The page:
TruAF Detection Algorithm Cardiac Device Features

Overview

A study from 2015 showed 20% of single chamber ICD patients may develop atrial fibrillation (AF) within the first 2 years of implant.1 This can lead to an increased risk of stroke and/or heart failure.2,3 Unfortunately, a significant number of AF episodes are asymptomatic and therefore missed when using standard intermittent monitoring techniques.4-9

Traditionally, single chamber ICDs have been unable to determine whether a patient is experiencing AF episodes due to the lack of an atrial lead — until now.

With the TruAF™ Detection Algorithm, you can detect AF without an atrial lead.

HOW IT WORKS

Atrial Fibrillation can conduct into the ventricle resulting in a variable heart rate, which can lead to variability in the timing of the R waves. The TruAF Detection Algorithm monitors R-R variability and looks for patterns, then determines if the variability and pattern are sufficient to meet the classification of AF.

This provides you the opportunity to determine if your patient has AF, quantify the time in AF, and determine if the ventricular rate is controlled. This information — combined with other patient factors — allows you to help manage your patients who have AF.


Multiple independent, real-world analyses demonstrate that atrial fibrillation is commonly found with Visia AF ICD patients.10-11 Continuous monitoring in single chamber ICD patients may allow for early AF identification and intervention.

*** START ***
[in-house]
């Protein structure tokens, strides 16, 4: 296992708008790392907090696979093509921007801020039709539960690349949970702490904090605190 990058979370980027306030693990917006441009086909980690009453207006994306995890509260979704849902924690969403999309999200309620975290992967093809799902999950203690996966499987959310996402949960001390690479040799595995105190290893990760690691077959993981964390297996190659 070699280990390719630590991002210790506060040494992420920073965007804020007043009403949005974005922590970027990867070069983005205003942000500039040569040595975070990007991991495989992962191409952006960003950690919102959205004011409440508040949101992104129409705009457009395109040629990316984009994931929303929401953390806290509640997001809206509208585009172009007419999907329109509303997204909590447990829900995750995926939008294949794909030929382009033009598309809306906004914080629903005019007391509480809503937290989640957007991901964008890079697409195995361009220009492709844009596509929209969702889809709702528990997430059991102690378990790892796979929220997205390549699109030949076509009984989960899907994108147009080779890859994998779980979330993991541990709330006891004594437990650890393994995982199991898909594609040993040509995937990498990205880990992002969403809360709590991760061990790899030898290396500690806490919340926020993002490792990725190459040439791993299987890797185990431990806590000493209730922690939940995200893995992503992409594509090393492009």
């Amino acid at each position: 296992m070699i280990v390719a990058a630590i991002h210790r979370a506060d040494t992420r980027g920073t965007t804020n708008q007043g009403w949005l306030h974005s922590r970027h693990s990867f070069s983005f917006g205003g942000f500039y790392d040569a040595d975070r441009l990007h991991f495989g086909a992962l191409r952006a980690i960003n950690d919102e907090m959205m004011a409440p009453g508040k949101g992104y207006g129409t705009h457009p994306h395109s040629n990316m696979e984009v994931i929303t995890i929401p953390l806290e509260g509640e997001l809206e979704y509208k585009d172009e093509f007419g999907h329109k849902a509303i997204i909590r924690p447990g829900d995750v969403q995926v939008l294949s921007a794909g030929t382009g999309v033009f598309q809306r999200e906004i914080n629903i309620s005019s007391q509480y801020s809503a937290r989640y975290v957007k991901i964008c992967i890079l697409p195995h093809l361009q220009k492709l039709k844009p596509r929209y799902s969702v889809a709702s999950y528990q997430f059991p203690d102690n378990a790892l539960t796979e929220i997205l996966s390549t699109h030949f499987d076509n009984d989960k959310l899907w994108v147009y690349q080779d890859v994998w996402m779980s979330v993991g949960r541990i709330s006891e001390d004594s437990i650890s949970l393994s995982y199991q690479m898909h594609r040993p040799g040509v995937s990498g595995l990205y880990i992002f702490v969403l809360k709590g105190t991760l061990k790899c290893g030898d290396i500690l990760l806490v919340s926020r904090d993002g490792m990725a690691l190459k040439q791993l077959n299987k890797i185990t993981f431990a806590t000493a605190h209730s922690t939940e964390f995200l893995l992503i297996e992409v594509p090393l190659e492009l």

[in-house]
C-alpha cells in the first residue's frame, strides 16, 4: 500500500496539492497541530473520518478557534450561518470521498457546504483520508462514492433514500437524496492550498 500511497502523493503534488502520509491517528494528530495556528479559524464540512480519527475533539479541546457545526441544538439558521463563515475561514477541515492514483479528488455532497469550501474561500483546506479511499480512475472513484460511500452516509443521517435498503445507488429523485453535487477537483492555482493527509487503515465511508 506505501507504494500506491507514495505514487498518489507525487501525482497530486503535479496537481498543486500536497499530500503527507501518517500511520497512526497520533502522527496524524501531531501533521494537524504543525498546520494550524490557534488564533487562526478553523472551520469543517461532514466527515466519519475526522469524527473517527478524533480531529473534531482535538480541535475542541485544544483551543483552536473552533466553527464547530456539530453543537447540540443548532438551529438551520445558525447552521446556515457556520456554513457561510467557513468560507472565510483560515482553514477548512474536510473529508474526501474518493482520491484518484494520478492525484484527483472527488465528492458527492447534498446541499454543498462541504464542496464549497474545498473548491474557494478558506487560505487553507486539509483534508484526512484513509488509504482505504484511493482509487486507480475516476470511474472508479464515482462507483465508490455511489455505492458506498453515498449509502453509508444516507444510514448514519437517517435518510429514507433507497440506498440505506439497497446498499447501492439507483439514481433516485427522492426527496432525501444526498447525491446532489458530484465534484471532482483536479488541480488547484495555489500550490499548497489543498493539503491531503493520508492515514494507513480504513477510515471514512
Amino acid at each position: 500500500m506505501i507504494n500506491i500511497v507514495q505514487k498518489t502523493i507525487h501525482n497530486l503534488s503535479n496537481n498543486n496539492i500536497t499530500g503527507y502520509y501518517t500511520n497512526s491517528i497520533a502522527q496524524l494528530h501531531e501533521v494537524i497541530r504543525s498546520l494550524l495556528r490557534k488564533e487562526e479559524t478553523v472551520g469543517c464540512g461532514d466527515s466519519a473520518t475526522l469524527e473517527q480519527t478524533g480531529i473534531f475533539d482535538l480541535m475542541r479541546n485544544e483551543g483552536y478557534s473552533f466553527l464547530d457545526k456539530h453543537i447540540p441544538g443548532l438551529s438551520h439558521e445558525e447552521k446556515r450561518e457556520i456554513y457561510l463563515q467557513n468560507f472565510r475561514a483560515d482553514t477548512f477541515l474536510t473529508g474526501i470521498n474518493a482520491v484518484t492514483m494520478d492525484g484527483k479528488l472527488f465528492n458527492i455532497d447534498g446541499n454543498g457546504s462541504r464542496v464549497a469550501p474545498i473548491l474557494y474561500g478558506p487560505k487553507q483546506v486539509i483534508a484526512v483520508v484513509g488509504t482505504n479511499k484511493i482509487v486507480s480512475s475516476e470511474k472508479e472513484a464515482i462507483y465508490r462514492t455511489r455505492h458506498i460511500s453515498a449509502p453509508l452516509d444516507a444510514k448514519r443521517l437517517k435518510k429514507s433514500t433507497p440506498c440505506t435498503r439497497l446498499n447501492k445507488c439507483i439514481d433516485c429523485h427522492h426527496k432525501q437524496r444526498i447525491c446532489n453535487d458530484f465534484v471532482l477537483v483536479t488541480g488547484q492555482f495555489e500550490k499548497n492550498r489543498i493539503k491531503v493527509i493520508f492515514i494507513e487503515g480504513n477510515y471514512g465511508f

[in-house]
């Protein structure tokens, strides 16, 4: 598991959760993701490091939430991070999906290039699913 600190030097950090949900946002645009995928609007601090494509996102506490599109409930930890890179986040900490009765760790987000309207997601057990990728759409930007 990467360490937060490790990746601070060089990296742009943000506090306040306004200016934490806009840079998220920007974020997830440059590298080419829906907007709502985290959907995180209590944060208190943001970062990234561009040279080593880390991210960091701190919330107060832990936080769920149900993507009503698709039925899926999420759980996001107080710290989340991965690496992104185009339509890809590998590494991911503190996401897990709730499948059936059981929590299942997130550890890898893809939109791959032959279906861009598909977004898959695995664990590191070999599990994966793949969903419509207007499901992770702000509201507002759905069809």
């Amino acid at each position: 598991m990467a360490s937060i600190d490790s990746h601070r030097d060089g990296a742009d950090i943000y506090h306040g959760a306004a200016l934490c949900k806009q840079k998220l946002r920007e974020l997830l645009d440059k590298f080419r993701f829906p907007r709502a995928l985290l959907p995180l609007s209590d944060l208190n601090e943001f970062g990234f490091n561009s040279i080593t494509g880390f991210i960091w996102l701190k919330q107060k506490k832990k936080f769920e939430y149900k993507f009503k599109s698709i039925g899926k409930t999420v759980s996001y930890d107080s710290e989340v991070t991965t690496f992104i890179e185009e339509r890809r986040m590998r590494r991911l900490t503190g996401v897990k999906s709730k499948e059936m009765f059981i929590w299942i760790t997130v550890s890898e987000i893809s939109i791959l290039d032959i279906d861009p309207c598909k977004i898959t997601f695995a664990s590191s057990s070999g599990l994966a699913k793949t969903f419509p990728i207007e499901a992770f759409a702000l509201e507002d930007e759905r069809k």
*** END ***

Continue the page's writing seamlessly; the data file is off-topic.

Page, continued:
Graph showing incidence of AF in single chamber ICD patients in two different studies.

Boriani, et al. Brown, et al.

TIME PERIOD

6 months

6 months

MINIMUM
AF DETECTED

≥ 6 minutes

≥ 6 minutes

PATIENT HISTORY

Unknown AF history before implant

No prior AF history before implant

DATA FORM

CareLink™ device database10

Medtronic surveillance registry11

TYPE OF DATA

Real-world observational analysis

Real-world observational analysis

N=

4,920 Visia AF ICD patients

159 Visia AF ICD patients


Detection Algorithm Summary

TruAF Detection Summary
1

Schloss EJ, et al. How Common is New Onset Atrial Fibrillation in Single Chamber ICD Patients? Sub-analysis from the PainFree SST Study. Presented at AHA 2015 (Abstract 17946).

2

Wolf PA, et al. Stroke. 1991;22:983-988.

3

Stewart S, et al. Am J Med. 2002;113:359-364.

4

Strickberger SA, Ip J, Saksena S, Curry K, Bahnson TD, Ziegler PD. Relationship between atrial tachyarrhythmias and symptoms. Heart Rhythm. February 2005;2(2):125-131.

5

Verma A, Champagne J, Sapp J, et al. Discerning the incidence of symptomatic and asymptomatic episodes of atrial fibrillation before and after catheter ablation (DISCERN AF): a prospective, multicenter study. JAMA Intern Med. January 28, 2013;173(2):149-156.

6

Orlov MV, Ghali JK, Araghi-Niknam M, et al. Asymptomatic atrial fibrillation in pacemaker recipients: incidence, progression, and determinants based on the atrial high rate trial. Pacing Clin Electrophysiol. March 2007;30(3):404-411.

7

Quirino G, Giammaria M, Corbucci G, et al. Diagnosis of paroxysmal atrial fibrillation in patients with implanted pacemakers: relationship to symptoms and other variables. Pacing Clin Electrophysiol. January 2009;32(1):91-98.

8

Page RL, Wilkinson WE, Clair WK, McCarthy EA, Pritchett EL. Asymptomatic arrhythmias in patients with symptomatic paroxysmal atrial fibrillation and paroxysmal supraventricular tachycardia. Circulation. January 1994;89(1):224-227.

9

Ziegler PD, Koehler JL, Mehra R. Comparison of continuous versus intermittent monitoring of atrial arrhythmias. Heart Rhythm. December 2006;3(12):1445-1452.

10

Boriani G, et al. Understanding the incidence of AF in single-chamber ICD patients: a real-world analysis. Presented at Europace 2017.

11

Brown ML, et al. New AF Occurrence in Single-Chamber ICD Patients: Insights from a Real-World Investigation. Presented at HRS 2018.